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Numerical Modeling of Suspension and Particle Transport in Thermal Spray Processes


Numerical Modeling of Suspension and Particle Transport in Thermal Spray Processes

Jadidi, Mehdi (2017) Numerical Modeling of Suspension and Particle Transport in Thermal Spray Processes. PhD thesis, Concordia University.

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Fine microstructured coatings have attracted many attentions in recent years due to various unique properties such as remarkable wear resistance, enhanced catalytic behavior, and superior thermal insulation. Suspension thermal sprays have been shown to be viable techniques in generating this kind of coatings. In these techniques, suspension which is a combination of a base liquid and fine solid particles is injected into a high-temperature high-velocity jets. After suspension breakup, the evaporation/combustion of base liquid becomes dominant. Then, the remained particles are accelerated and heated up by the gas flow and are deposited on a substrate which results in the generation of dense and well-adhered coatings.
Suspension thermal spraying is very complex and many fields such as turbulent flow, multiphase flow, compressible flow, combustion, atomization, suspension properties, and plasma physics are involved in the mentioned technique. In addition, many parameters and mechanisms in this technique are still unknowns. Therefore, both numerical and experimental studies should be performed to obtain a comprehensive understanding of various phenomena in suspension thermal spraying and to improve the coating quality. The main goal of this study is the numerical modeling of suspension thermal sprays.
An Eulerian-Lagrangian approach with two-way coupling assumption is presented and suspension droplet evolution in the atmospheric plasma spraying and high velocity oxygen fuel spraying techniques is investigated. In this model, suspension is considered as a multi-component mixture and a predefined droplet distribution is injected into the jet. In this approach, the breakup process is simulated using Taylor Analogy Breakup (TAB), and Kelvin-Helmholtz Rayleigh-Taylor (KHRT) breakup models. After breakup process is complete, the liquid component of suspension droplet evaporates/burns, and the particles/agglomerates are tracked in the domain. In general, the effects of suspension injection velocity, suspension properties, suspension injector location, standoff distance, substrate shape, and gas properties on the coating characteristics can be investigated by this approach. For example, in the case of radial injection of suspension into a plasma plume, it is illustrated that if particles move close to the jet centerline, particle velocity and temperature as well as probability of particle impact on the substrate will increase.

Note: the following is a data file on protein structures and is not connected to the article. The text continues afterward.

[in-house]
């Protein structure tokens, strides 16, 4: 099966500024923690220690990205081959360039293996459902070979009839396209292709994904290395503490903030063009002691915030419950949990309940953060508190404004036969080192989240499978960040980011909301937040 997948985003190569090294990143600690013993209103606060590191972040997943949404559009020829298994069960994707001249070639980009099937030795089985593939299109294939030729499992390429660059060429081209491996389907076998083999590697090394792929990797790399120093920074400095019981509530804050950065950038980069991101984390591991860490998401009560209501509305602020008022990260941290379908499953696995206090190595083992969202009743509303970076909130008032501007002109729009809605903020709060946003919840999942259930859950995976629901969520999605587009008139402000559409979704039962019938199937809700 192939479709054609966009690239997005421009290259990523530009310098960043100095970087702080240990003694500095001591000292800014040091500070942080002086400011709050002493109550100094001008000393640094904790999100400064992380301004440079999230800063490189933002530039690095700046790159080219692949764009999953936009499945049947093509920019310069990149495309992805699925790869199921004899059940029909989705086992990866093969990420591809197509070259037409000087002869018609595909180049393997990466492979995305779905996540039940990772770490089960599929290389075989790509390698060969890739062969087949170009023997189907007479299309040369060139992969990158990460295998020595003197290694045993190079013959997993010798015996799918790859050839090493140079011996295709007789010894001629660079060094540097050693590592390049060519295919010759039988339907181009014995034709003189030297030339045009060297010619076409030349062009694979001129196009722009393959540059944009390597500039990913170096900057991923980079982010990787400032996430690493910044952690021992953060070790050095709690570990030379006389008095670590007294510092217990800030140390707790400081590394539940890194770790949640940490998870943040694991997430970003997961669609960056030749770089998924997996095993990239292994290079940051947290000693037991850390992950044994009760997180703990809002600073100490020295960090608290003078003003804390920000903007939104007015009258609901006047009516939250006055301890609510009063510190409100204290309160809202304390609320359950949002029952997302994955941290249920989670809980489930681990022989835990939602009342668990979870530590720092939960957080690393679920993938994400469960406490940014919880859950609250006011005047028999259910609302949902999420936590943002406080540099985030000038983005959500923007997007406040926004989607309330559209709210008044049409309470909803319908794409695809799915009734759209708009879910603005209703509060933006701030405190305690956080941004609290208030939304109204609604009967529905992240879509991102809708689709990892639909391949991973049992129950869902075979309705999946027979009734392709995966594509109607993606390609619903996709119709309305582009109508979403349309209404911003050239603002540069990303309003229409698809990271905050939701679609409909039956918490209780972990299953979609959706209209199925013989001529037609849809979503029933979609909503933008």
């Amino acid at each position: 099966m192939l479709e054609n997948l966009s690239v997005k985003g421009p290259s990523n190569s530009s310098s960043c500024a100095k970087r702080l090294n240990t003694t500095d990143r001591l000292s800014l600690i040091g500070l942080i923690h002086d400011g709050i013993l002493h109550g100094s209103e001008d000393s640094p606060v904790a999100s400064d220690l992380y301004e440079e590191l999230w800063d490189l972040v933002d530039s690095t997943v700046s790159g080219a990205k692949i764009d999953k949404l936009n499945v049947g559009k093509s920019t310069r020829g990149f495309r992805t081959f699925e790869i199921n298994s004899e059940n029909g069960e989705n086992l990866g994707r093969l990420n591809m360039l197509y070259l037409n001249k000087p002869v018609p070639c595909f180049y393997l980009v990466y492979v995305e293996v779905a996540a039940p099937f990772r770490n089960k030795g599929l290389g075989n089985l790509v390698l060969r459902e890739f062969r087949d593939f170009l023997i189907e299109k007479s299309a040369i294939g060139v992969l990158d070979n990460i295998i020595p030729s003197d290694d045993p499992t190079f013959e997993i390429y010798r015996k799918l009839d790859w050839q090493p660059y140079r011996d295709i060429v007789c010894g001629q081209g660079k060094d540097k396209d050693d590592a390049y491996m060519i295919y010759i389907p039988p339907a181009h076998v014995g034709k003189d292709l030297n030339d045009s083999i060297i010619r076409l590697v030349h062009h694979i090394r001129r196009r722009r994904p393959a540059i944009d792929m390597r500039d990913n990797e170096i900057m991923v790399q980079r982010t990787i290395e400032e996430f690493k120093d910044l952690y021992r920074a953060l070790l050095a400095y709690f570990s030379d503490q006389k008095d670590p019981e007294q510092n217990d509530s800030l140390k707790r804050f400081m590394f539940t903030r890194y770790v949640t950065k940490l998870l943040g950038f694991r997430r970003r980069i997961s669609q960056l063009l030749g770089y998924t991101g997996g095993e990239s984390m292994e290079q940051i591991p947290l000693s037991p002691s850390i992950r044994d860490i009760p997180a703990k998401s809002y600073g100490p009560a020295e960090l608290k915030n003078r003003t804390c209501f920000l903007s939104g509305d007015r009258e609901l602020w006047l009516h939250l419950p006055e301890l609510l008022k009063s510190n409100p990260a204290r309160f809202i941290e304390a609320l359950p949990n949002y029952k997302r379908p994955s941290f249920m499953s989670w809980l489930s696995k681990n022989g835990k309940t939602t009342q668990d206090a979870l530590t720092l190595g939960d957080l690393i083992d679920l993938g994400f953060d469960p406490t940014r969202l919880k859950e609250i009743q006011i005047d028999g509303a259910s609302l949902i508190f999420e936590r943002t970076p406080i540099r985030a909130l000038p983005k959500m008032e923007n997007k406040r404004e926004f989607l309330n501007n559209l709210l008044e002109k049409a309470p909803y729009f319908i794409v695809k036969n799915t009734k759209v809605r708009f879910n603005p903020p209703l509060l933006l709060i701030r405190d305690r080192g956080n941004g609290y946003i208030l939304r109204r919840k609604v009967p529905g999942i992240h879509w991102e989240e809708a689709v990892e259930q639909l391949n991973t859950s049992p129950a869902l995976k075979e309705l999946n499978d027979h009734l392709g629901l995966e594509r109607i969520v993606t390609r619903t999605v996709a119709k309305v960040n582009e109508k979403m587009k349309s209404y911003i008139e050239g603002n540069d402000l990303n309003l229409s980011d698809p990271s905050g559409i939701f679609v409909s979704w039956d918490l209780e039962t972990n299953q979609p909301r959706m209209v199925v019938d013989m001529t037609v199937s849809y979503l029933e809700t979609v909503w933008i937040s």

The mentioned Eulerian-Lagrangian approach revealed that the breakup phenomenon mainly controls the droplets/particles trajectories, temperatures and velocities. However, the typical TAB and KHRT models ignore liquid/suspension column deformation, and need experimental calibration. To study the breakup process in more details, the effect of nonuniform gaseous crossflow and liquid column perturbations on the primary breakup of liquid jets are investigated. A coupled level set and volume-of-fluid method together with the large eddy simulation turbulence model are used to study the behavior of nonturbulent liquid jets in nonuniform crossflows. It is shown that liquid penetration height is significantly affected by the crossflow nonuniformity. In addition, to investigate the effects of liquid column perturbations on the breakup process, experimental studies are performed using shadowgraphy technique. General correlations for the penetration height, the column breakup point, and the onset of surface breakup are presented. It is found that the liquid column perturbations result in formation of large ligaments very close to the liquid and gas flows interaction point. These ligaments control the droplet size distribution and have significant effects on particle in-flight behavior, and coatings quality. The results of these studies can be used to estimate the spray trajectory in suspension plasma spray process, and to improve the accuracy of TAB and KHRT breakup models.

Divisions:Concordia University > Gina Cody School of Engineering and Computer Science > Mechanical and Industrial Engineering
Item Type:Thesis (PhD)
Authors:Jadidi, Mehdi
Institution:Concordia University
Degree Name:Ph. D.
Program:Mechanical Engineering
Date:9 November 2017
Thesis Supervisor(s):Dolatabadi, Ali
ID Code:982028
Deposited By: MEHDI JADIDI
Deposited On:01 Jun 2017 12:37
Last Modified:18 Jan 2018 17:54
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